At the end of a life cycle, each product material can have different circular possibilities. Gelatine based ones, can be renewed and crafted into its original form, making a new fabric sheet and product. Other materials should have its destination to the composting bin or even directly buried in the garden as plant food.

DIY, CUSTOMIZABLE & ON DEMAND >> One of the goals of EFL is to bring the user as an active player in the process, this can be done with different levels of interaction and involvement. Because the full process in open-source, one can decide to make a product from scratch, crafting the material, downloading the digital file, laser cutting the pattern and assembling the final garment/accessory; or it can be that someone would like to have the final product, in that case they would purchase a sheet of the material already cutted and ready to be assembled with the help of a manual.

Each product is made for a final user, this allows radical customization, exclusivity and more importantly no overstock and less waste generation.

LOCAL >> The product development process can be fully replicated locally with available resources. The lack of transparency in certain steps of the fashion industry is home for most of its social responsibility issues, workers at cotton fields or at subcontracted sweatshops in some underdevelopment country are away from the final consumer's sight. By bringing the crafting, manufacturing as well as the end of lifecycle close to the final user, EFL expects also to raise awareness on the precious resources it takes to make a product.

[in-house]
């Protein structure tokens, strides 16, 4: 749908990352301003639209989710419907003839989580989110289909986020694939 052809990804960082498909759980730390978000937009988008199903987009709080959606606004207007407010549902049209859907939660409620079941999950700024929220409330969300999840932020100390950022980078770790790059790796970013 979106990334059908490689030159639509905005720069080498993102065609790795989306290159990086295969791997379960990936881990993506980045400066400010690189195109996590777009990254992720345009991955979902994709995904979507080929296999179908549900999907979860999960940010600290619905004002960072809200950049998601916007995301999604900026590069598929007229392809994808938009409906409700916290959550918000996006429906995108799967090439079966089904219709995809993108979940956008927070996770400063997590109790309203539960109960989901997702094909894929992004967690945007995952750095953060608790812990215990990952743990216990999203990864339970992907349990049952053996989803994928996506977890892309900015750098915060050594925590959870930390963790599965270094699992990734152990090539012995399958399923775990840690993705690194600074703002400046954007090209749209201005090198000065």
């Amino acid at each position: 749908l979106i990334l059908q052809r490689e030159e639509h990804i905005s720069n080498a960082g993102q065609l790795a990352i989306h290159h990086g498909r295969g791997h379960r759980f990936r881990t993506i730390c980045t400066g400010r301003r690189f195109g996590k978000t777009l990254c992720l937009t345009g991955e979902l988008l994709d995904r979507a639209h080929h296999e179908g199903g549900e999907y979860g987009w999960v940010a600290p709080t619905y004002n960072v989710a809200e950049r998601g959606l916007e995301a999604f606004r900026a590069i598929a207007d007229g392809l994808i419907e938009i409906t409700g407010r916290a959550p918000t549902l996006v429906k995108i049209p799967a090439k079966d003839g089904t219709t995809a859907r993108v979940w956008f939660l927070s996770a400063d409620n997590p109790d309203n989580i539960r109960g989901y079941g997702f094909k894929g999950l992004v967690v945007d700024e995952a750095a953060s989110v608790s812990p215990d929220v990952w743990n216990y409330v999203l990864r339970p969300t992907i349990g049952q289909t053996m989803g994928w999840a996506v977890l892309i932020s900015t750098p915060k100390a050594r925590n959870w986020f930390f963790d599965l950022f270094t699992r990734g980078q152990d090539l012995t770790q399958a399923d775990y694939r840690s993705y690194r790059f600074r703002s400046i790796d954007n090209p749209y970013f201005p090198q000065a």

an innovative concept combining a fashion brand and a multidisciplinary experimentation lab

  • Fashion Brand approach > Target group : Customer

Fashion collection will be launched on an online platform and offline Lab with workspace and showroom. Since products are developed from new, innovative materials, contact with the final products is key for consumer adoption. This will be established by Launch and Test events.

Customers will have different options when purchasing a product, they can buy the already laser cutted fabric and assemble the product themselves or buy the final ready-to-wear version as well. Different colors and materials customization will be available for the user's choice, making every product unique and exclusive.

  • Multidisciplinary Experimentation Lab approach > Target group : Makers

Since one of the main pillars of EFL is the open-source approach, all information will be available, and those who wish to go through the entire process by themselves will be able to do so, becoming another category of user, the Makers.